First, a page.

The general topic of %Poss usage and player efficiency was discussed at length in the Freeman preview, and I won't repeat that here, but it's worth noting that between his sophomore and junior years while Green's %Poss remained fairly constant, his ORating saw a big increase, from a slightly above-average 102.7 to an excellent 114.4. This increase doesn't seem to be driven by any major changes in his player profile - he had roughly the same rebounding rates, assist rate, turnover rate (actually slightly more), steal rate and other stats, but was driven almost exclusively by major improvements in his shooting accuracy across the line:
  • from 62% to 78% on FTA
  • from 50% to 56% on 2FGA
  • from 32% to 38% on 3FGA

The question is whether or not Monroe could expect those same kind of improvements in shooting accuracy. The answer to that is: not likely.

We can further break out the shot selection in a typical season for each:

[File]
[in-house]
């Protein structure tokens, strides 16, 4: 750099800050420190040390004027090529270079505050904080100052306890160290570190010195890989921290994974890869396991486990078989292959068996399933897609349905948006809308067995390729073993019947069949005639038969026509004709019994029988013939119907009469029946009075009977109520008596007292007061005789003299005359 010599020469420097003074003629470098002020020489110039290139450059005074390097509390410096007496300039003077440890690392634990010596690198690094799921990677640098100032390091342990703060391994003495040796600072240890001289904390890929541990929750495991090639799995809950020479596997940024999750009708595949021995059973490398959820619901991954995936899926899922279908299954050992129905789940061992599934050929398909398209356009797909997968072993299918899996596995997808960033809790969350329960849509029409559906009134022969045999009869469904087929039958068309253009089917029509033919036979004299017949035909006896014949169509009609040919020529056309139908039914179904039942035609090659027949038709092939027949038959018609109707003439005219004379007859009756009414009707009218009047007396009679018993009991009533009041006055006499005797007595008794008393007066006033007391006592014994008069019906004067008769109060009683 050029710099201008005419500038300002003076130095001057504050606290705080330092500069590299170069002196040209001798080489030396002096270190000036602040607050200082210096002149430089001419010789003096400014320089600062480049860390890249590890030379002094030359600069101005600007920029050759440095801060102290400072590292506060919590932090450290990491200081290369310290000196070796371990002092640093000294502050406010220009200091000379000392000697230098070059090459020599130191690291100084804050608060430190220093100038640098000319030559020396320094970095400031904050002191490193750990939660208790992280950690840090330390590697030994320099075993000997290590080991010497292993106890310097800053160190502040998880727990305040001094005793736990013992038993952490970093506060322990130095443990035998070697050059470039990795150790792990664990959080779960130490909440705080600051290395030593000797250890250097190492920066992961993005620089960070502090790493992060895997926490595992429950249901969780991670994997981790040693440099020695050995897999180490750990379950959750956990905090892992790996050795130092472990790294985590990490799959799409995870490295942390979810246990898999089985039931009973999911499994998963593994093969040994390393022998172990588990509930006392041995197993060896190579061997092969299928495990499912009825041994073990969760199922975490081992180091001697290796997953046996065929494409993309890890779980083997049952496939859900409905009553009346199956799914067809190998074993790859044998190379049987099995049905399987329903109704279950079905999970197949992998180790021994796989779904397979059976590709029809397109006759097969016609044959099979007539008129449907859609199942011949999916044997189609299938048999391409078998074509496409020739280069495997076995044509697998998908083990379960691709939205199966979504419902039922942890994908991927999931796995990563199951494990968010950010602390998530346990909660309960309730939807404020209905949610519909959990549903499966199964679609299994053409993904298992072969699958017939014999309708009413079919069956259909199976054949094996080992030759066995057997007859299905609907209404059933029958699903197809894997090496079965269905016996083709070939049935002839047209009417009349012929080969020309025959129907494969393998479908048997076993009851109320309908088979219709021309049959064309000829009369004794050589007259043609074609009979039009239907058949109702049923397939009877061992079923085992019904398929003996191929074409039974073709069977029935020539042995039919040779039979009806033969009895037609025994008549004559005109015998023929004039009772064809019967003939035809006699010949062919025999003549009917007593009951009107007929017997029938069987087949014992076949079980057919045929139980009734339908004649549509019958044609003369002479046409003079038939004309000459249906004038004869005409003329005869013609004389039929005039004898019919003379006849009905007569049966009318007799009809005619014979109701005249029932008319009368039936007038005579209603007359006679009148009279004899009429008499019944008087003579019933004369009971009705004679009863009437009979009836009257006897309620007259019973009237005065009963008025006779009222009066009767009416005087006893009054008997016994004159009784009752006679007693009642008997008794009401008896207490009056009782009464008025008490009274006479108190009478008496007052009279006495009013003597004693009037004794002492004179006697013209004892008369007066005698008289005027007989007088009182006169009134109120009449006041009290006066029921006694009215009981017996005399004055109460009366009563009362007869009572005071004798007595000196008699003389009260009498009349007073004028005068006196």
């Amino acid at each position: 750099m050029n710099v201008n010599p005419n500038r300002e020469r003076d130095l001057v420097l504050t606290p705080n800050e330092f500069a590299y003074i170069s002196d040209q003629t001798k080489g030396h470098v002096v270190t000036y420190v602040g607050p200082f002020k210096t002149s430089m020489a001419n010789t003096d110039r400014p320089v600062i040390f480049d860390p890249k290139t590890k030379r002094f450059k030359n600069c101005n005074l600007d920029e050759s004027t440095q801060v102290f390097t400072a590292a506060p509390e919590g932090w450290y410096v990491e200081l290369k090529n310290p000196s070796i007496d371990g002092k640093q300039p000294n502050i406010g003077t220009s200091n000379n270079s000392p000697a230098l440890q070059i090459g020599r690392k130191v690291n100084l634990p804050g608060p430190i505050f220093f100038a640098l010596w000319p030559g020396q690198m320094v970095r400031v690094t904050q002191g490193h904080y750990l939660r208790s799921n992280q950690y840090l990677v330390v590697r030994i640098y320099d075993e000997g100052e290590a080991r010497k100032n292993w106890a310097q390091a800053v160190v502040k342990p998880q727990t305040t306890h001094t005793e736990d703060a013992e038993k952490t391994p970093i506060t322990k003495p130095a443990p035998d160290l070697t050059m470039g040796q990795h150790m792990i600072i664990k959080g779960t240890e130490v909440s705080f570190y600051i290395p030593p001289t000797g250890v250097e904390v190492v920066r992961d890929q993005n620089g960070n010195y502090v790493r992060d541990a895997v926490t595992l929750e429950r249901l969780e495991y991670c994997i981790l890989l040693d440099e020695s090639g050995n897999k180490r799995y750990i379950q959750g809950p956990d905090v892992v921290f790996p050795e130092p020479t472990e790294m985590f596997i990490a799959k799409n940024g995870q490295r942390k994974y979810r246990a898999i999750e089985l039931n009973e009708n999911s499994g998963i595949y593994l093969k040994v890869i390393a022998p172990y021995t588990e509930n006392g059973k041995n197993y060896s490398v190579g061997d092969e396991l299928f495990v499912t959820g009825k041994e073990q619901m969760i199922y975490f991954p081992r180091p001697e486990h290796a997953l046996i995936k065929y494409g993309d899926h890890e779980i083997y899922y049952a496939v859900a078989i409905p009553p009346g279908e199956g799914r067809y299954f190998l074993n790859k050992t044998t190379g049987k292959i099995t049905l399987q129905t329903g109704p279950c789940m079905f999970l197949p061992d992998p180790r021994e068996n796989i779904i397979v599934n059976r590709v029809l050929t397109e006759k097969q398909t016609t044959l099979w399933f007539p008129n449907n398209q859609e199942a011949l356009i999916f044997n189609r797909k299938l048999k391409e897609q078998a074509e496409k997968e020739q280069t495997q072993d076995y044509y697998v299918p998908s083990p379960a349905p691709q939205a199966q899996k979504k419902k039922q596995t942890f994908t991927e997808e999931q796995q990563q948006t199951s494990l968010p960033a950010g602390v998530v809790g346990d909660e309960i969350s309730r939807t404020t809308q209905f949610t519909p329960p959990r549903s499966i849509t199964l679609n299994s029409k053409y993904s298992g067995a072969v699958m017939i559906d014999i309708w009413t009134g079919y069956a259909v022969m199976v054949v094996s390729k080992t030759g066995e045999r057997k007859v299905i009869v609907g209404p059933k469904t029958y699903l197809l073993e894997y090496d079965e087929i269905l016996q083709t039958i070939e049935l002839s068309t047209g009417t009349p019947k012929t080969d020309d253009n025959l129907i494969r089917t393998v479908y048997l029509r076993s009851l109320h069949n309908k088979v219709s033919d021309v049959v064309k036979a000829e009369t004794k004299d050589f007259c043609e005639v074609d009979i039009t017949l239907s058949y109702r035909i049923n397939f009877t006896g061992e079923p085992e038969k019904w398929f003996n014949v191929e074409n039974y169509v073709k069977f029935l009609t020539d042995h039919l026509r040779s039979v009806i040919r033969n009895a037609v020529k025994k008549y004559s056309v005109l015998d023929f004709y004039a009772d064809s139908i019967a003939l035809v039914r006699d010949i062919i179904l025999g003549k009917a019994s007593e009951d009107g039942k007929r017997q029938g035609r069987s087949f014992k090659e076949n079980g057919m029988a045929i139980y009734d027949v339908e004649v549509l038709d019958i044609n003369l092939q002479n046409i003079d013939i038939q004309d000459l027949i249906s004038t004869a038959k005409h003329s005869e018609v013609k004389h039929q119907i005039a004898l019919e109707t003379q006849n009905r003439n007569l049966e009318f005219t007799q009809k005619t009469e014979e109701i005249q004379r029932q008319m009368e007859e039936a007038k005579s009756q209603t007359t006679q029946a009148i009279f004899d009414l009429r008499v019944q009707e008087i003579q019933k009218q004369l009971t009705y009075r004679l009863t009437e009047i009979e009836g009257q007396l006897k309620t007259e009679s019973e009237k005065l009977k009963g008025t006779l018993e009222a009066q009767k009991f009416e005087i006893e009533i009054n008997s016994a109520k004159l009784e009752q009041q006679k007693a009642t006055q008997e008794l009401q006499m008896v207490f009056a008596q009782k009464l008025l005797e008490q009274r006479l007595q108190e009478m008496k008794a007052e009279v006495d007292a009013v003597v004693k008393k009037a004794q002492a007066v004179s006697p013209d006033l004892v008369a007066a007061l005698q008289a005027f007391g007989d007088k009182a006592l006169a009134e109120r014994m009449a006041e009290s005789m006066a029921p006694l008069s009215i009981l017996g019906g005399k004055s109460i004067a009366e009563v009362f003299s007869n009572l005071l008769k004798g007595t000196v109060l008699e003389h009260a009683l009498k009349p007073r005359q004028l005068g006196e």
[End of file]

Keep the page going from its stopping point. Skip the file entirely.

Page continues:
.                        2FGA
Player/Year    Dunks    Layups  Jumpers     3FGA
Green, Jeff    22/22    60/87    49/119     32/84
2006-7                  0.690    0.412      0.381

Hibbert, Roy   15/15    82/136   46/88      2 /2
2007-8                  0.603    0.523      1.000

Monroe, Greg   21/21    78/133   25/61      2 /6
2008-9                  0.586    0.410      0.333

Here we see the biggest problem with Monroe's usage - while his rate stats look like those of a Green-style facilitator, his shot selection betrays that he also served as a Hibbert-as-a-senior-style post presence.

Even if he improves his post moves and his jumper to Hibbert's level, that's still only 8-10 additional made buckets in a season based on last year's shot totals. That's definitely useful, but not the sort of change that by itself would have a major impact on the Hoyas' fortunes in 2009-10. Noticeable improvements will almost certainly not result from changes in his personal profile, but instead will be the result of the supporting cast around him being better, particularly the emergence of another post scoring threat.

[N.B. - I'm not trying to claim Greg won't better develop as an NBA prospect, or that he won't have additional skills, just that it's unlikely his level of offensive efficiency will significantly improve.]

One of the things Monroe got a bad rap for last season was an inability to hit clutch free throws. My impression is that rap largely results from the Cincinnati game, where the Bearcats hit all 6 of their free throws in overtime and Monroe missed 3 of 4 from the line, giving the Bearcats their margin of victory.